The people who enjoyed the prodigal son’s riches had abandoned him, but his father continued to be his father. He suspected that he no longer deserved to be called his father’s son. In reality, he had never deserved it: gifts are not earned. What mattered was allowing his father to continue being what he had always been: a proud father. And although he understood very little, the son dared to return. He dared to ask for forgiveness because he glimpsed his father’s merciful heart, even though he couldn't fathom how much he was loved.

“What does it mean to build a house on the rock?” Pope Benedict XVI once asked. “Building on the rock means, first of all, to build on Christ and with Christ. [...] It means to build with Someone who, knowing us better than we know ourselves, says to us: You are precious in my eyes and honoured, and I love you (Is 43:4). It means to build with Someone, who is always faithful, even when we are lacking in faith, because he cannot deny himself (cf. 2 Tim 2:13). It means to build with Someone who constantly looks down on the wounded heart of man and says: I do not condemn you, go and do not sin again (cf. Jn 8:11). It means to build with Someone who, from the Cross, extends his arms and repeats for all eternity: ‘O man, I give my life for you because I love you.’”[9]

Forgiving our debtors

In response to Peter's question about the “terms and conditions” of forgiveness, Jesus speaks about a king who sets none: he forgives, and that's enough. Only from such forgiveness, only from God's forgiveness, are we capable of loving ourselves to the end (Jn 13:1). Forgiving others may sometimes entail a heroic and extreme fidelity to the divine message of unconditional love for all men. It means recognizing others as a gift from God, as Saint Paul did, telling the Ephesians, I do not cease to give thanks for you, remembering you in my prayers (Eph 1:16).

If we want to be faithful, it is best to think, rejoice, and rely on God's fidelity. “As we progress in the spiritual life, following the impulses of the Spirit, who delves into the innermost being of God, let us think of the sweetness of the Lord, how good He is in Himself. Let us also ask, with the psalmist, to enjoy the sweetness of the Lord, contemplating, not our own heart, but his temple, saying with the same psalmist: When my soul is downcast within me, I remember You.”[10]

Each of us asks for forgiveness as best we can, but God always responds with greatness, personalizing his affection for each person. This is how we want to forgive, not automatically or coldly. The attitude of the prodigal son's father teaches us how to do it. Faced with his son's harsh self-condemnation, the father interrupts him, with a gesture that, without saying anything, says it all: “My son, what are you saying…?” The father is not interested in that discourse, solemn and detached from the reality of his love. He only sees his son, who is helpless, hungry, and coming home.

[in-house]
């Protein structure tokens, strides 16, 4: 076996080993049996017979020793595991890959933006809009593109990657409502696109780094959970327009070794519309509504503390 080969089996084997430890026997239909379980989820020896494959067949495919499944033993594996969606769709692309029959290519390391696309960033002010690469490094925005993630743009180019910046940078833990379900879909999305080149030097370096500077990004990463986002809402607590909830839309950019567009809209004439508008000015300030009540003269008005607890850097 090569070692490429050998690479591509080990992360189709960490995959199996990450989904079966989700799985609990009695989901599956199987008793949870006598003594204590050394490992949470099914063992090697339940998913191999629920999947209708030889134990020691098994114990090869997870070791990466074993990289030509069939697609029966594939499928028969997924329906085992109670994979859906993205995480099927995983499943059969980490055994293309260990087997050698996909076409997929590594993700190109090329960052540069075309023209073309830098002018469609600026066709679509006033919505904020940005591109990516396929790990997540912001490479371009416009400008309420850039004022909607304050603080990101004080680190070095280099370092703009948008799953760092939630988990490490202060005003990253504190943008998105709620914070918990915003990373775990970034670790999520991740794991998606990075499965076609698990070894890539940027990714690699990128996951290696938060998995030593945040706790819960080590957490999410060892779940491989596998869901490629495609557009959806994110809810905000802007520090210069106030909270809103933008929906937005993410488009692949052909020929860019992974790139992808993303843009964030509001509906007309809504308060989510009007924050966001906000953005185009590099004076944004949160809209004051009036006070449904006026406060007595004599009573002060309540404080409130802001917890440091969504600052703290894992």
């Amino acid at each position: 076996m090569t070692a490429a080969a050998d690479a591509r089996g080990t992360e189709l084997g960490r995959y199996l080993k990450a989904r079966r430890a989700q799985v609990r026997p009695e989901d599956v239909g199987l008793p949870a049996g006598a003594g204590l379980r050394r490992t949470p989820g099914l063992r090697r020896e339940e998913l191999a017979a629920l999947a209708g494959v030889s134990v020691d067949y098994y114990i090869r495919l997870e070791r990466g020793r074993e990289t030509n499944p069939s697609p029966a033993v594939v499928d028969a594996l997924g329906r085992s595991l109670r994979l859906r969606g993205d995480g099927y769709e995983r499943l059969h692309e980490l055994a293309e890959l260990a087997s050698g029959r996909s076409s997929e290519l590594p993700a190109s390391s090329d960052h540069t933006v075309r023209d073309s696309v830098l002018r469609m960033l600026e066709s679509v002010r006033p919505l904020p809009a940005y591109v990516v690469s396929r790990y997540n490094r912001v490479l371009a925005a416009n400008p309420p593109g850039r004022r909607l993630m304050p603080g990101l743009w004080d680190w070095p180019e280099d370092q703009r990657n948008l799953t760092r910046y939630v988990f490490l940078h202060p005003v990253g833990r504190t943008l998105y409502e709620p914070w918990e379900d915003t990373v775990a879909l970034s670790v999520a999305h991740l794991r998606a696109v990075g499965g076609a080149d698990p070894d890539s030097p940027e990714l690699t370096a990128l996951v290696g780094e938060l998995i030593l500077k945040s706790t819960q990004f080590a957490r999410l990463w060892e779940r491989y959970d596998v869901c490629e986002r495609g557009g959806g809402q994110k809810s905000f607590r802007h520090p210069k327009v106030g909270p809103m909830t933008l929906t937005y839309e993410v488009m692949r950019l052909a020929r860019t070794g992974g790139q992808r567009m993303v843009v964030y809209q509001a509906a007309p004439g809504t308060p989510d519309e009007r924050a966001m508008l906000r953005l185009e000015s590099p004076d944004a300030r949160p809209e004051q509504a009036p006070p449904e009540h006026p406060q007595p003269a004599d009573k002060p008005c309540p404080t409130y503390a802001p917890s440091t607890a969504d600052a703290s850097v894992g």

When we see the father’s reaction, Jesus’ words about faithful servants who vigilantly awaited their master may come to mind: Truly, I say to you, he will dress himself for service and have them recline at table, and he will come and serve them (Lk 12:37). The master’s approach is unconventional, but the father's is even more unusual. His son had disrespected him, distanced himself from the family, and squandered his inheritance. But the father gives him countless gifts, calls for music and celebration, and offers him a fattened calf. Jesus spares no details in this narrative: the father runs out to the son and embraces him, despite the smell of the pigs he had been tending. He has been waiting for him all the time, never forgetting him for a moment, and he does not want to lose him again.

The Virgin Mary never had to ask God for forgiveness, but she was very aware that her fidelity was founded on the rock of God's love for her. She never claimed the merits of her fidelity: The Almighty has done great things for me (Lk 1:49). Somehow, she intuited that she had been granted the grace of her Son's passion and death to preserve her from sin. She also felt an infinite debt, but the debt did not crush her; it filled her with gratitude and, therefore, fidelity. That's why she was able to forgive us for nailing her Son to the Cross… And to welcome us as a gift from God.

[1] St. Thomas Aquinas, Summa Theologica II-II, q.21, a.2, c.

[2] St. Josemaría, Christ is Passing By, no. 64.

[3] St. Josemaría, The Forge, no. 333.

[4] Msgr. Fernando Ocáriz, Pastoral Letter, 19-III-2022, no. 2.

[5] St. Josemaría, Letter, 28-III-1973, no. 9.

[6] F. Ocáriz, Pastoral Letter, 19-III-2022, no. 3.

[7] Ibid, no. 4.

[8] Francis, Homily, 15-IV-2020.

[9] Benedict XVI, Meeting with young people in Kraków-Błonie,27-V-2006.

[10] St. Bernard, Sermon 5 on various subjects, 4-5.

Diego Zalbidea – Carlos Ayxelà // Photo: Jackson David, Unsplash